After shedding some gear, popping a couple ibuprofen, and pouring a large beaker of electrolyte replacement therapy (beer), we sat outside, cool as it was, and tried to soak up some of the last heat rays from the sun. It was a great feeling.
Today's trail took us from the campground out to the point where Seminole Canyon meets the Rio Grande River... which, because of a dam, actually has real water in it at this point and is called Lake Amistad. Near that junction is the real attraction for making the hike... an open rock shelter/cave called Panther Cave, on the other side of the canyon. The Cave is only accessible by boat but is very visible from our side of the canyon. With binoculars you can see many pictographs, including a large panther, which were painted by native peoples 1500 or more years ago.
|click to expand... then look carefully on the back wall, near the center of the picture for the panther.|
But the pictographs are only the icing on the cake. The entire hike was a walk into history. Some of the trail follows the original Southern Pacific Transcontinental Railroad alignment and in many places cuts, fills, and grades remain. I could imagine steam engines passing this very point more than a hundred years ago... spewing steam and smoke while feeding the transportation needs of a headstrong growing nation. While this particular section of the original railroad grade was abandoned long ago for a more favorable nearby route, much of the original is still in use across the southern edge of the U.S.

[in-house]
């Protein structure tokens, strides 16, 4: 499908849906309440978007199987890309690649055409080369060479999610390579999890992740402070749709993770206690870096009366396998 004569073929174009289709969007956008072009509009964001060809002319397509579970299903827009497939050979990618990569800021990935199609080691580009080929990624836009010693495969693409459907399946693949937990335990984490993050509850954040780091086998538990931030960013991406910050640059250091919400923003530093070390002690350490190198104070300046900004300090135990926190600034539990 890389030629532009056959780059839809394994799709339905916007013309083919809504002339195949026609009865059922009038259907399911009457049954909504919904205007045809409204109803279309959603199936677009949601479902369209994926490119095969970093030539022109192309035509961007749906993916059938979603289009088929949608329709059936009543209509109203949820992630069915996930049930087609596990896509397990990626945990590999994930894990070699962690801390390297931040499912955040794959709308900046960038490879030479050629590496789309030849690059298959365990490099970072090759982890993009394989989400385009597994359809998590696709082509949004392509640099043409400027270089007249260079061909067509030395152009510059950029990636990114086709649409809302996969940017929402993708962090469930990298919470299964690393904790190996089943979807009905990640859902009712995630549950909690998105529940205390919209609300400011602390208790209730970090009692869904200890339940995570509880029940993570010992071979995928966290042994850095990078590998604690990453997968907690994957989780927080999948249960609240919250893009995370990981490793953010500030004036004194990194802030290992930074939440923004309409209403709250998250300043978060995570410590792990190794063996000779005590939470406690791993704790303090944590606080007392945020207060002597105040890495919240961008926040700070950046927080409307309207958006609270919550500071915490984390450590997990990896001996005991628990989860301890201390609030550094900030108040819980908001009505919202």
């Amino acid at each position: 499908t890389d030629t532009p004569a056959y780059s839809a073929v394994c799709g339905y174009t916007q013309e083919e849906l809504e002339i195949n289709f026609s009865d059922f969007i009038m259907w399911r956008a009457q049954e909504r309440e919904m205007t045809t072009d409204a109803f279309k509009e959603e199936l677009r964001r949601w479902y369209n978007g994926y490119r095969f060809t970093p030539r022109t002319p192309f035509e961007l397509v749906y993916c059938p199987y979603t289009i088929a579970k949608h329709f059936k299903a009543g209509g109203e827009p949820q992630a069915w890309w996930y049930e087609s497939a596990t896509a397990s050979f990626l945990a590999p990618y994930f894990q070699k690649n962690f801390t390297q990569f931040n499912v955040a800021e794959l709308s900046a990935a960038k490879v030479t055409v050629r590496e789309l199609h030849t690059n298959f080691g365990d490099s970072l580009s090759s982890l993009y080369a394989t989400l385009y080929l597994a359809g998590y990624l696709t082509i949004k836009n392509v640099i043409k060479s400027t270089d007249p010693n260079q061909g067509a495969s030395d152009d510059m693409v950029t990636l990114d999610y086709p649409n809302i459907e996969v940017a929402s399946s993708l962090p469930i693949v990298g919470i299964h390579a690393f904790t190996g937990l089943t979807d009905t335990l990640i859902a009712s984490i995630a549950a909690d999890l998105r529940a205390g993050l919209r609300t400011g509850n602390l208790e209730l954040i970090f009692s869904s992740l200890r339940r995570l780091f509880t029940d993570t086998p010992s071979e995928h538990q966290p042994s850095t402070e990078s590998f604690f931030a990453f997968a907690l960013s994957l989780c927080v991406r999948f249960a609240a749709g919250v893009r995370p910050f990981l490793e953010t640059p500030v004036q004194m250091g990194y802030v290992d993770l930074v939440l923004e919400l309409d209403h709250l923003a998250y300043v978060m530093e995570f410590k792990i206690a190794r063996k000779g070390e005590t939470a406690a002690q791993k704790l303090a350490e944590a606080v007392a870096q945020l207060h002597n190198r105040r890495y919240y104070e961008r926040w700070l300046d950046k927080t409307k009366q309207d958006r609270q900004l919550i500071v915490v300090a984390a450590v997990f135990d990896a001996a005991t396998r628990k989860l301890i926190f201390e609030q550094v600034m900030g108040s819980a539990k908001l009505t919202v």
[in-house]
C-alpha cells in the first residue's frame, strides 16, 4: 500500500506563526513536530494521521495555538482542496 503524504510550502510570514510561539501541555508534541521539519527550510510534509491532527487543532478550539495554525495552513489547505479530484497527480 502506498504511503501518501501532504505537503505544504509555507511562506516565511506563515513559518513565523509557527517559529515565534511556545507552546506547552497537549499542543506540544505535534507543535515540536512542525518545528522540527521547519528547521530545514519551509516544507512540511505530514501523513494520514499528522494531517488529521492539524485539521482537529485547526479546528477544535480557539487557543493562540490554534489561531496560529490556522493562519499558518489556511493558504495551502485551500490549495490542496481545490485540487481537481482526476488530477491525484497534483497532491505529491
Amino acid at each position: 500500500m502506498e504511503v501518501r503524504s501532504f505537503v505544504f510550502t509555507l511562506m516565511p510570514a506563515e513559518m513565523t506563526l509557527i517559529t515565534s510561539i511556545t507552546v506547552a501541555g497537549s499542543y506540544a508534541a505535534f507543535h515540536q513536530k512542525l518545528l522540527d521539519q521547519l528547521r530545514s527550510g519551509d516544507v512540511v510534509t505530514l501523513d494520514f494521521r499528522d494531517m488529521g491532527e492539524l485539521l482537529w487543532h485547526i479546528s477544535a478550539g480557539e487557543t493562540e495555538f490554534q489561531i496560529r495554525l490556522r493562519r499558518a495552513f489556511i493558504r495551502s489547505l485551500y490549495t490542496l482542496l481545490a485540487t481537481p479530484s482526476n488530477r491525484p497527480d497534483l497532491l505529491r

A number of times today we stopped to rest... to sit on the edge of the canyon and dangle our feet over the side... to munch on energy-snacks and rehydrate with water... and just to enjoy the sounds. We watched as a Golden Eagle swooped up and down the canyon -- checking us out and giving us a little show. There was another black bird we can't identify, that made a sound we'd never heard before... reminiscent of a crow... but it wasn't a crow... flew down the canyon creating a racket that only it knew the reason for. And the ever-present sound of the waves lapping on rocks and shoreline provided a peaceful white-noise that enhanced the whole experience. There wasn't another human to be seen. We were alone with nature. It was one of those special times we'll always remember.
As my leg muscles rest tonight, my fingers are getting their chance to help me describe our day. Eventually, the whole body has to rest... and that time is close. Tomorrow, we're rolling down US-90 again, eastbound again, and hope to end up somewhere around Hondo, TX. for a few days. It should be an easy day.
More photos online... and good night all...